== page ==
Ohio Wesleyan University is set to host a unique daylong symposium that promises to be a confluence of art, environment, and intellectual discourse. Titled “Tempest: Poetry, Music and Art for a Regenerative Earth,” the event is scheduled for Saturday, Oct. 28, from 10:00 AM to 8:30 PM. The venue is the Benes Rooms inside Ohio Wesleyan’s Hamilton-Williams Campus Center, located at 40 Rowland Ave., Delaware. The event is open to the public, and attendees can choose to participate in the entire symposium or select portions.
The Minds Behind the Tempest
The symposium is organized by a trio of academic luminaries: Laurie Anderson, OWU professor of Biological Sciences and Environment & Sustainability; Kristina Bogdanov, OWU professor of Fine Arts; and Terry Hermsen, Otterbein University professor emeritus of English. According to the organizers, the event aims to explore “how the arts can engage us with closer listening, historical exploration into the roots of our environmental crisis, and offer us a mirror not only for looking backwards, but inward and toward a transformed future as well.”
A Journey Through Time and Art
The day kicks off at 10:00 AM with a session called “Mapping 500 Years of History” in Benes Room A. This is followed by an open panel discussion titled “500 Years in Perspective – History, Poetry, Music” at 11:15 AM in Benes Room B. The panel features Chilean poet Christian Formoso, musician Jim Bates of The Early Interval ensemble, and environmental historian Ellen Arnold. The discussions will range from the legacy of the Strait of Magellan to early European visions of nature and the music of bygone eras.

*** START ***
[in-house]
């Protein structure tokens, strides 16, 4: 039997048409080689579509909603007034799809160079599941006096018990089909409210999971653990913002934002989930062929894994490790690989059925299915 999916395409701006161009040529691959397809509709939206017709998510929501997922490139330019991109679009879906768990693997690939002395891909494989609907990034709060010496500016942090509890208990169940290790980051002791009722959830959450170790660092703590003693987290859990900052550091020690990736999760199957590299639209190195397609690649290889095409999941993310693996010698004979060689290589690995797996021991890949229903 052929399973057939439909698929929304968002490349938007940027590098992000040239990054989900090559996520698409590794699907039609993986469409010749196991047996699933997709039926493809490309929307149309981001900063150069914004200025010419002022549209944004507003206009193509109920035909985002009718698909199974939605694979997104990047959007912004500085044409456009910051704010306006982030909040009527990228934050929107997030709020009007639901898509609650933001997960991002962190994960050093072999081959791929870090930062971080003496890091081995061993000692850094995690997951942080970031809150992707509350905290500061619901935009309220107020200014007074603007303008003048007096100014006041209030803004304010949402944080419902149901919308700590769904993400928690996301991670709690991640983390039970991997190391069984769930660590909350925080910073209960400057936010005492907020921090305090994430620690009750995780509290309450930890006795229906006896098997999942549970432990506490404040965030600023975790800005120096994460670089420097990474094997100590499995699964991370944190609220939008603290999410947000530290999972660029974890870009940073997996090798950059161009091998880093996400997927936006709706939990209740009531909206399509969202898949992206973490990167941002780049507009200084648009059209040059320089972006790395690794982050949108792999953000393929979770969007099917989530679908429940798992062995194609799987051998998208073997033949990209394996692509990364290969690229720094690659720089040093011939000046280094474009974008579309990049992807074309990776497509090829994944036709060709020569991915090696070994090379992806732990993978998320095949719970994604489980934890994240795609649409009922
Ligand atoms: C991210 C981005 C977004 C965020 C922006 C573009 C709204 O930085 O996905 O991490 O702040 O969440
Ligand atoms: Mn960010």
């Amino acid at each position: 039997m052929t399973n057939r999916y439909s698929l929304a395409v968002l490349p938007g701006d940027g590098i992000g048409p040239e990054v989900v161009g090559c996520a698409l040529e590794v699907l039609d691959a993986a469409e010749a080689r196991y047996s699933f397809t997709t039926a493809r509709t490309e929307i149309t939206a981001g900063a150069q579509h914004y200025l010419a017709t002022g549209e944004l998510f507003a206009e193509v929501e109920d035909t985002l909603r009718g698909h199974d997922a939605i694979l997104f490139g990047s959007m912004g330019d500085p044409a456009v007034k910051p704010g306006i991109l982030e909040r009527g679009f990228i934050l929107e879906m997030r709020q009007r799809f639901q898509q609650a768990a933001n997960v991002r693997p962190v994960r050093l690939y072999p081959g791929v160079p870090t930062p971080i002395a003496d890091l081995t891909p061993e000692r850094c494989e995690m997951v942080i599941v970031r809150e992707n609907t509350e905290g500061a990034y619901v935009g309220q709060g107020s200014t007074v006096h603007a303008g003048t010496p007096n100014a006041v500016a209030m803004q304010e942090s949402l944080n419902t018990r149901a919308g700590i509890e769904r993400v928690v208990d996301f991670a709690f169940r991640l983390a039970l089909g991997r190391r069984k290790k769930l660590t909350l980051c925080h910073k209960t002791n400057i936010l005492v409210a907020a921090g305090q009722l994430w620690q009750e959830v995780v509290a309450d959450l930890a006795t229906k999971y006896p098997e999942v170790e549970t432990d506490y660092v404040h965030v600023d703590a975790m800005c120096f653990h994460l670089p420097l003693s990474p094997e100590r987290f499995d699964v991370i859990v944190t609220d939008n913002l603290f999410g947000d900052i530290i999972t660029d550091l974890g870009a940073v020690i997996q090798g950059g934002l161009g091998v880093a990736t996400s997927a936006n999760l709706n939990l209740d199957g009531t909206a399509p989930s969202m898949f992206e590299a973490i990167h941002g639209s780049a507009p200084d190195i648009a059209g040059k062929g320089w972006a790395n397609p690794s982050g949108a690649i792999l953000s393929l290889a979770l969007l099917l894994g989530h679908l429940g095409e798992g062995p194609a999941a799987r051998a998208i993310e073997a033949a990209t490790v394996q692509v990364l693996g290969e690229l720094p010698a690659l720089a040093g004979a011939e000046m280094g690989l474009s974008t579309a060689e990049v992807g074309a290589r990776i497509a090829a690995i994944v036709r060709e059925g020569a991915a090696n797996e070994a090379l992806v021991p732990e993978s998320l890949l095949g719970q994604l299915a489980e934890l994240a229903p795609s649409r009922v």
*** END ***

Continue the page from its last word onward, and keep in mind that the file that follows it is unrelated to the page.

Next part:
The Intersection of Visual Arts and Social Change
After a lunch break at 12:30 PM, the symposium resumes at 2:00 PM with a panel discussion on “The Visual Arts and Social and Environmental Change” in Benes Room B. The panel includes Camila Querin, a scholar of Brazilian political art, and Sarah Hahn, Ohio Wesleyan visiting artist. The discussions will delve into works that engage with ecological destruction and contemporary pieces from indigenous artists.
The Soundscapes of Nature
At 3:30 PM, the symposium takes a unique auditory turn with “It Sounds Like Love,” a session featuring French-American artist Cadine Navarro in Benes Room A. Navarro will engage the audience in listening to the voices of prairie seeds and her new exploration of “the voices of maize” in Mexico.
An Evening of Music and Poetry
The day concludes with a dinner at 5:00 PM, followed by a concert at 7:00 PM featuring The Early Interval ensemble and a poetry reading by the Tempest Poets, a Central Ohio-based group that writes about the environment.
Books by the presenters will be available for purchase after the performance. For more details and to pre-register for limited seating at lunch and dinner, visit Ohio Wesleyan’s Tempest Symposium website.
Source, Photo: OWU